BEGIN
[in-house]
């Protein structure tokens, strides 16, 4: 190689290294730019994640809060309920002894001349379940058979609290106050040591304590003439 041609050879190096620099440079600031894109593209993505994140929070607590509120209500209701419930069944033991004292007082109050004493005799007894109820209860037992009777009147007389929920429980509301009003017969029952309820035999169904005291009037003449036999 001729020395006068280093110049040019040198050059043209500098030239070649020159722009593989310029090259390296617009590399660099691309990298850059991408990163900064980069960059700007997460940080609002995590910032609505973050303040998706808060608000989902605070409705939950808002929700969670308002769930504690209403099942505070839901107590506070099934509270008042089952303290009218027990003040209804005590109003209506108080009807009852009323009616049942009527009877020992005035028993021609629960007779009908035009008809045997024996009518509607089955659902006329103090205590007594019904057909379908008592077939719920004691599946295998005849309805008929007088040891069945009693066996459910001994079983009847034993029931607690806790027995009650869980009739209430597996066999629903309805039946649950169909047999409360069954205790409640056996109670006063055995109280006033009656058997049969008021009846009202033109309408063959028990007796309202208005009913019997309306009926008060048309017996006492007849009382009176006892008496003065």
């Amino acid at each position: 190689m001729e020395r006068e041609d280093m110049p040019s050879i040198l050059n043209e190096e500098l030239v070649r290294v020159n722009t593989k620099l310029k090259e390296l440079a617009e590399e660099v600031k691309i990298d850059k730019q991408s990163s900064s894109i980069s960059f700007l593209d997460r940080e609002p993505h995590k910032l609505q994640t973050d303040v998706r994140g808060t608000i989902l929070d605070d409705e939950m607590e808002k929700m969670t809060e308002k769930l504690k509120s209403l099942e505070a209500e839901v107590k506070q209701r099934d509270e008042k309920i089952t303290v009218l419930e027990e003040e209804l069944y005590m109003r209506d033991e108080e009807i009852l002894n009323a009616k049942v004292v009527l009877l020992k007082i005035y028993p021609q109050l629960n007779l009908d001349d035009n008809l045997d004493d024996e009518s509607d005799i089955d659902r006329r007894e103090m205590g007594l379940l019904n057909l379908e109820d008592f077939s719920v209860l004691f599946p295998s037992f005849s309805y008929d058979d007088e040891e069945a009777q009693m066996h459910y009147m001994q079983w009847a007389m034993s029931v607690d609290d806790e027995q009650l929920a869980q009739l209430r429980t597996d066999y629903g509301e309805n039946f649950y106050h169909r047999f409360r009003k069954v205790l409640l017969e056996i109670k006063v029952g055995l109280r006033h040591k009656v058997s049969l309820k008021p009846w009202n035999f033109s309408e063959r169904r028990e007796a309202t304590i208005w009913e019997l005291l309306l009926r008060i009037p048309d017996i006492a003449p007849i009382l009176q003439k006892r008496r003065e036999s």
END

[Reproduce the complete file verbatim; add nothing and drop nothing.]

[in-house]
């Protein structure tokens, strides 16, 4: 190689290294730019994640809060309920002894001349379940058979609290106050040591304590003439 041609050879190096620099440079600031894109593209993505994140929070607590509120209500209701419930069944033991004292007082109050004493005799007894109820209860037992009777009147007389929920429980509301009003017969029952309820035999169904005291009037003449036999 001729020395006068280093110049040019040198050059043209500098030239070649020159722009593989310029090259390296617009590399660099691309990298850059991408990163900064980069960059700007997460940080609002995590910032609505973050303040998706808060608000989902605070409705939950808002929700969670308002769930504690209403099942505070839901107590506070099934509270008042089952303290009218027990003040209804005590109003209506108080009807009852009323009616049942009527009877020992005035028993021609629960007779009908035009008809045997024996009518509607089955659902006329103090205590007594019904057909379908008592077939719920004691599946295998005849309805008929007088040891069945009693066996459910001994079983009847034993029931607690806790027995009650869980009739209430597996066999629903309805039946649950169909047999409360069954205790409640056996109670006063055995109280006033009656058997049969008021009846009202033109309408063959028990007796309202208005009913019997309306009926008060048309017996006492007849009382009176006892008496003065």
């Amino acid at each position: 190689m001729e020395r006068e041609d280093m110049p040019s050879i040198l050059n043209e190096e500098l030239v070649r290294v020159n722009t593989k620099l310029k090259e390296l440079a617009e590399e660099v600031k691309i990298d850059k730019q991408s990163s900064s894109i980069s960059f700007l593209d997460r940080e609002p993505h995590k910032l609505q994640t973050d303040v998706r994140g808060t608000i989902l929070d605070d409705e939950m607590e808002k929700m969670t809060e308002k769930l504690k509120s209403l099942e505070a209500e839901v107590k506070q209701r099934d509270e008042k309920i089952t303290v009218l419930e027990e003040e209804l069944y005590m109003r209506d033991e108080e009807i009852l002894n009323a009616k049942v004292v009527l009877l020992k007082i005035y028993p021609q109050l629960n007779l009908d001349d035009n008809l045997d004493d024996e009518s509607d005799i089955d659902r006329r007894e103090m205590g007594l379940l019904n057909l379908e109820d008592f077939s719920v209860l004691f599946p295998s037992f005849s309805y008929d058979d007088e040891e069945a009777q009693m066996h459910y009147m001994q079983w009847a007389m034993s029931v607690d609290d806790e027995q009650l929920a869980q009739l209430r429980t597996d066999y629903g509301e309805n039946f649950y106050h169909r047999f409360r009003k069954v205790l409640l017969e056996i109670k006063v029952g055995l109280r006033h040591k009656v058997s049969l309820k008021p009846w009202n035999f033109s309408e063959r169904r028990e007796a309202t304590i208005w009913e019997l005291l309306l009926r008060i009037p048309d017996i006492a003449p007849i009382l009176q003439k006892r008496r003065e036999s």